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Lounge 21 proves intriguing Asian fare can be found beyond Chinatown

<p>Grilled seafood and udon noodle. PHOTO BY TODD LUSSIER</p>

Grilled seafood and udon noodle. PHOTO BY TODD LUSSIER

The area surrounding West Spring Mountain Road has garnered plenty of justifiable attention in recent years as a hotspot for Asian cuisine. But really interesting Asian restaurants continue to flourish in other neighborhoods. My most recent discovery is 21 Restaurant and Lounge, a Korean restaurant on West Sahara Avenue. While the place feels more like a nightclub than a restaurant, it offers a nice variety of Korean cooking done quite well.

21 is located in the rear of a small strip mall, fairly hidden if you just happen to be driving down Sahara. But it’s actually an extremely large space. The centerpiece of the room is a large bar that boasts a handful of beer taps. Don’t get your hopes up for a draft, however; the place is still relatively new, and my server quickly informed me it hasn’t installed any kegs yet. Fortunately, there are plenty of other ways to indulge, including bottled beer, premium sake, specialty cocktails and several varieties of soju, the Korean liquor. Show up between 6-8 p.m., and they’re all half-price.

Most of the tables that surround the bar are made of a white Plexiglas-like material. When my wife and I were seated at one, our host quickly reached under it to turn on an internal LED light. The glowing table was a bit distracting at first, but it definitely gave the restaurant a weird, sci-fi vibe that almost overshadowed the relentless videos by Psy, Beyonce and Steve Aoki in constant rotation on the numerous video screens. (I had no clue that Mr. “Gangam Style” had recorded so many songs.)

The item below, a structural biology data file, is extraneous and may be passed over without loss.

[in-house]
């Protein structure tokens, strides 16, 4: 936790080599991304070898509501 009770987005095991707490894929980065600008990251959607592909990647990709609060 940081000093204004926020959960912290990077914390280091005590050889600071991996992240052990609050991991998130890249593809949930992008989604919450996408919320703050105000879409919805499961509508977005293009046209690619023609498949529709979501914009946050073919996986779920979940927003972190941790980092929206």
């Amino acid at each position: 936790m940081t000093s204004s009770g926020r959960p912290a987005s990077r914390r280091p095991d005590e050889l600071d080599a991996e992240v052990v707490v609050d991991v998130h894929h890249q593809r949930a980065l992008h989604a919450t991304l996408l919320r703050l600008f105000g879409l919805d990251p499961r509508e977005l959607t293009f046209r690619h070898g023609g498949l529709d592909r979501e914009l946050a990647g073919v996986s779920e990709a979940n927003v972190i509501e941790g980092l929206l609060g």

The menu is a bit of a hodgepodge. A section labeled “Liquor Lovers” features drinking snacks that range from kimchi fried rice ($8) to an assorted-fruit platter ($20). The next page is dedicated to “Soju Cravers” and features various soups ($10-$15) and skewers of meats and vegetables ($3-$20). The chef then apparently gives up on his booze-related labels and simply lays out several pages of stir-fry, pancakes and other options. Seafood fans will find wonderful offerings such as squid ($15), octopus ($13-$15) and sea snails ($15). But land-based dishes like braised beef rib ($15), spicy chicken ($12) and pork hocks ($20) are also plentiful.

Everything I’ve sampled here has ranged from good to great. The skewers are fairly simple. But eight medium shrimp lightly coated in a teriyaki-barbecue sauce for a mere six bucks are well worth the money. The garlic skewers ($3) were also simple but satisfying. I was even more impressed with the bulgogi. Literally translating to “fire meat” in Korean, the term refers to any grilled, marinated meat. In this case, it was beef. And while it was a bit fatty, it was nicely seasoned in a semi-sweet glaze and sliced so paper-thin that it seemed to melt in my mouth.

For a real taste of Korea, however, I recommend the kimchi pancake ($8). Crispy on top, and a bit mushy on the bottom, it’s a perfect example of how the tasty fermented vegetable can offer a mild kick without necessarily overpowering.

Also make sure not to ignore the assorted styles of chicken wings ($8 for a half-dozen). These are not typical bar snacks. Each of the large-wing portions is breaded and perfectly fried, resembling traditional fried chicken. More importantly, the available flavors are added to the batter sparingly. I recommend the curry version, which has so slight a hint of spice that even people who think they don’t like curry will eagerly devour them without quite knowing why. (If you’re a huge curry fan, however, you may be disappointed with the subtlety of the seasoning.)

21 is still a relatively new spot, and it’s clear the owners want people to view it primarily as a lounge-nightclub. But the food is good enough to impress anyone who loves good Korean food, and will win over newcomers to the cuisine. The fact it isn’t located in “Chinatown” makes that fact just a bit sweeter.

21 RESTAURANT AND LOUNGE 6145 West Sahara Ave., 834-4222. Read more about the Las Vegas dining scene on Al Mancini’s blog, www.almancini.net and follow him on Twitter @almancinivegas.